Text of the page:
The biggest challenge to enjoying all that a ZR-1 has to offer is finding safe driving venues. Chevrolet was onto something with the ZR-1’s European introduction, because the car is ideal for super highways like the Autobahn.
Prices have dropped considerably from what original ZR-1 owners paid. Now is an excellent time to buy a ZR-1, because supplies are still good, prices are reasonable, and there are still lots of low mileage examples available. We don’t foresee prices dropping much further for pristine, low mileage examples. The ultra high-mileage examples could easily drop, but then the risk of repairs increases. And, for outstanding collectability nothing beats low, original miles.
Scanning the asking prices of recent ZR-1 ads turned up prices as low as $9,500 for a high-mileage 1990 model, to $36,000 for another ’90 with a mere 179 miles on the odometer. There are lots of cars in the low-to-mid twenties, with most ZR-1s falling in the $20,000 to $30,000 range. Many of these cars have less than 30,000 miles on them.
Super low mileage cars, limited production colors, last year (1995), and 1993 cars with the Z25 40th Anniversary Package can command higher prices. We found a 13,000-mile Anniversary Package ZR-1 at a dealership for $35,000. That tells us you can expect to do even better with a private seller and remember, dealers need to sell cars. Dealers are always negotiable and not prone to indecisiveness like some reluctant private party sellers.
In our opinion, there are two ways to go in terms of finding the best ZR-1 buys. For long-term collectability we’d choose a super low mileage ’95 model in a bold color such as Competition Yellow (49 sold) or Torch Red (140 sold). Other colors are much more rare (e.g. 12 Admiral Blue and 16 Dark Red), but we feel bright colors have more impact and therefore, better sales appeal. Our second long-term choice would be a pristine ’93 ZR-1 with the Ruby Red paint that was exclusive to the 40th Anniversary Package even though over half (245 of 448) of the year’s ZR-1s had the Z25 option. Competition Yellow and Torch Red were new ’93 colors, so they would also be good choices.
If you just want to have the ZR-1 experience at a reasonable cost with minimal financial risk, look for the best condition, lowest mileage 1990 or 1991 model at or near $20,000. Twenty grand seems to be a current plateau where low miles, good condition, and reasonable supplies meet. A quality ZR-1 under 20K could even be a moneymaker.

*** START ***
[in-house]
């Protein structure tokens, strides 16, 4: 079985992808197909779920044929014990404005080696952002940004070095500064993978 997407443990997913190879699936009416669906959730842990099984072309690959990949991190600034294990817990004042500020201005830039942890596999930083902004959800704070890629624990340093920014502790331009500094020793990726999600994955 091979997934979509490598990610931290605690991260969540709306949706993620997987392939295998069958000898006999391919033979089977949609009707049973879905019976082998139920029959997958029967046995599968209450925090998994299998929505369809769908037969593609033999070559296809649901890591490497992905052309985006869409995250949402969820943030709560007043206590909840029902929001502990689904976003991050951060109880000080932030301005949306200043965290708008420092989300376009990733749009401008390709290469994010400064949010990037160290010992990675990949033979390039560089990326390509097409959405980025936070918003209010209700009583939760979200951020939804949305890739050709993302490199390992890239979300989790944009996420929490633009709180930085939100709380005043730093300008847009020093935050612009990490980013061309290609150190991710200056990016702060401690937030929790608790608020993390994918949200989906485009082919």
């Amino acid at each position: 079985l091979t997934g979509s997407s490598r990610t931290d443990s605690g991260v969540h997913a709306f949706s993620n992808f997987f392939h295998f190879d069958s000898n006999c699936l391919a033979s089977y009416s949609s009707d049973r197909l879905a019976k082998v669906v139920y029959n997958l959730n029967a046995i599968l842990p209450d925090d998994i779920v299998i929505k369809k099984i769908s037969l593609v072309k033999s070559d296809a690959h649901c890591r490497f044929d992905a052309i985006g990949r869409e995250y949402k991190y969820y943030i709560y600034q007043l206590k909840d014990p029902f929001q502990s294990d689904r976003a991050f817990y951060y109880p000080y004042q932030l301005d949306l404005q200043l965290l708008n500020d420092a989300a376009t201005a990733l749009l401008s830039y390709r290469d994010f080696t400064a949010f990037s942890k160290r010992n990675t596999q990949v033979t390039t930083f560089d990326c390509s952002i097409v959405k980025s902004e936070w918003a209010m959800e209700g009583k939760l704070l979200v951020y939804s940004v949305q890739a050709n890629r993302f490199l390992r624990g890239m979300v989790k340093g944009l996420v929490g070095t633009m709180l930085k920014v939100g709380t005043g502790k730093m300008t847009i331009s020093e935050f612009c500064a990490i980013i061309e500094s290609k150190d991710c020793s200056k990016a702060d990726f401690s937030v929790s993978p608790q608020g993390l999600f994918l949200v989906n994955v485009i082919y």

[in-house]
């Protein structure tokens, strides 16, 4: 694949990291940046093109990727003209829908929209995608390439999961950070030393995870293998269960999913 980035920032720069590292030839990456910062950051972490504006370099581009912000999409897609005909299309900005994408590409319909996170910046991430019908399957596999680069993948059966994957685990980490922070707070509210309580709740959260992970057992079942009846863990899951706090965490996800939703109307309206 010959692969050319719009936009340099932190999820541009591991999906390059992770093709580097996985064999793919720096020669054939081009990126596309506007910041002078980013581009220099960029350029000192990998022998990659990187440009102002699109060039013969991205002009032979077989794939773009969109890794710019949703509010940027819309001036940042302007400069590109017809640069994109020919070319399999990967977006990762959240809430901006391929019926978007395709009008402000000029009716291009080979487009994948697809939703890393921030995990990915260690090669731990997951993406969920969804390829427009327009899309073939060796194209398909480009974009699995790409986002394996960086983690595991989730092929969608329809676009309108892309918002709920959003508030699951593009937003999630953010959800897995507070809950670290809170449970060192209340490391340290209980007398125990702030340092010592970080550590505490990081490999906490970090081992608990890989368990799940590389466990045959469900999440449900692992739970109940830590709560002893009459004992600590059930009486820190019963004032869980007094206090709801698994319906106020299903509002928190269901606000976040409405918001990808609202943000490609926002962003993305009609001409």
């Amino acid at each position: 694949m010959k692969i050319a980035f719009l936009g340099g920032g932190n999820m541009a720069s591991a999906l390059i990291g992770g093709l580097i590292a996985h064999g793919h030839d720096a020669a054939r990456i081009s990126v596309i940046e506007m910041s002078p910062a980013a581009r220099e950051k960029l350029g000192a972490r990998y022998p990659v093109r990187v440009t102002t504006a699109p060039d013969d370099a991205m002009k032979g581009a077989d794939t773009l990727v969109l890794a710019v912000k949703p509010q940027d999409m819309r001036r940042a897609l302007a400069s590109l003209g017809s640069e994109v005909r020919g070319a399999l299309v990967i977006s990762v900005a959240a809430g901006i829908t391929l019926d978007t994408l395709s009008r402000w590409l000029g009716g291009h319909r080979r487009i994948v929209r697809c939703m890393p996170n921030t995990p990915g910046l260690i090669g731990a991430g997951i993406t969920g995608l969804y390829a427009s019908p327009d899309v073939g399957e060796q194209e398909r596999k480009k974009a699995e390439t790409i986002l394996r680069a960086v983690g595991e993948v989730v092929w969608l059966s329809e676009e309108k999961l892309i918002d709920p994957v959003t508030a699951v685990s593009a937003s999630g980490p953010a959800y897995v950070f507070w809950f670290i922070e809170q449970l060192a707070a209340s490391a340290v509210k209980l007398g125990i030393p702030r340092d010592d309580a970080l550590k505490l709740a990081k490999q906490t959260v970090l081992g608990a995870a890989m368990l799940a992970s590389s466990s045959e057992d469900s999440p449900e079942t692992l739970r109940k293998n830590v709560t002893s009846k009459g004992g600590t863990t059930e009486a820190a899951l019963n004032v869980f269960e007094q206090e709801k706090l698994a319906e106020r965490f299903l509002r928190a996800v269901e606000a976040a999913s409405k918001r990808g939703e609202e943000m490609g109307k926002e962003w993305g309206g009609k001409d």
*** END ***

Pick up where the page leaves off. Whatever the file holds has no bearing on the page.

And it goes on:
The key to finding a great deal on a ZR-1 is to act quickly before prices rebound. Buy your King of the Hill ZR-1 while prices are still in the lowlands.
All ZR-1 Corvettes are desirable, but among the most collectible ones are the 1993 models with the 40th Anniversary Package (RPO Z25). A total of 448 ZR-1 coupes were built in ’93, and 245 of them were painted Ruby Red as part of the Anniversary Package.
This is a 1993 ZR-1 LT5 engine, which is the year that horsepower jumped from 375 to 405. That increases the collectability of the ’93 models.
This plaque next to the six-speed shifter lists the details of the LT5 engine: displacement, horsepower, torque, and compression ratio. Below the shifter boot was the Ride Control knob for Touring, Sport, and Performance settings.
The ZR1 option was very expensive, topping $31,000 for all but the first year. This 1992 window sticker shows that the $31,378 option brought the total price to a whopping $66,513 before any additional dealer markup.
ZR-1 Corvettes are three inches wider in the rear quarters, but that isn't always evident without a regular Corvette for comparison. ZR-1s all had roof-mounted center brake lamps even after 1991 when the lamps were moved to the rear fascia panel on standard coupes. This is one of 2,044 ZR-1s built in 1991.
The wider rear quarter panels were necessary to accommodate the 17x11-inch rear wheels and 315/35ZR17 tires.
Unique doors were also necessary to blend with the widened rear quarters. The changes from a normal Corvette are extra tough to distinguish on black ZR-1s like this 1992 model.
1990 ZR-1s are by far the most common, with 3,049 produced. That makes them the easiest to find and the most likely to be priced under $20,000. This ’90 ZR-1 has 1994-95 wheels.
This 1990 ZR-1 has the correct ’90 wheels. Bright Red was by far the most popular Corvette color for 1990, and it’s an excellent choice for a ZR-1.
The 1991 ZR-1s are the second most common with a production total of 2,044 units. The front tire size was 275/40ZR17.
A modest sized Chevy Bowtie and raised ZR-1 logo on the lower right rear fascia helps sharp-eyed enthusiasts spot a ZR-1. Four exhaust tips were used on 1990-91 ZR-1s.
The heart of the ZR-1 is the all-aluminum LT5 engine that features four camshafts, 32 valves, and 16 fuel injectors. All LT5 engines were hand-built to the same exacting standards used on racing engines. Although the LT5 was unique from other Chevrolet V-8s, it still displaced 350 cubic inches.
There were three different wheel styles: 1990 (directional), 1991-1993 (directional, shown), and 1994-1995 (five-spoke, non-directional).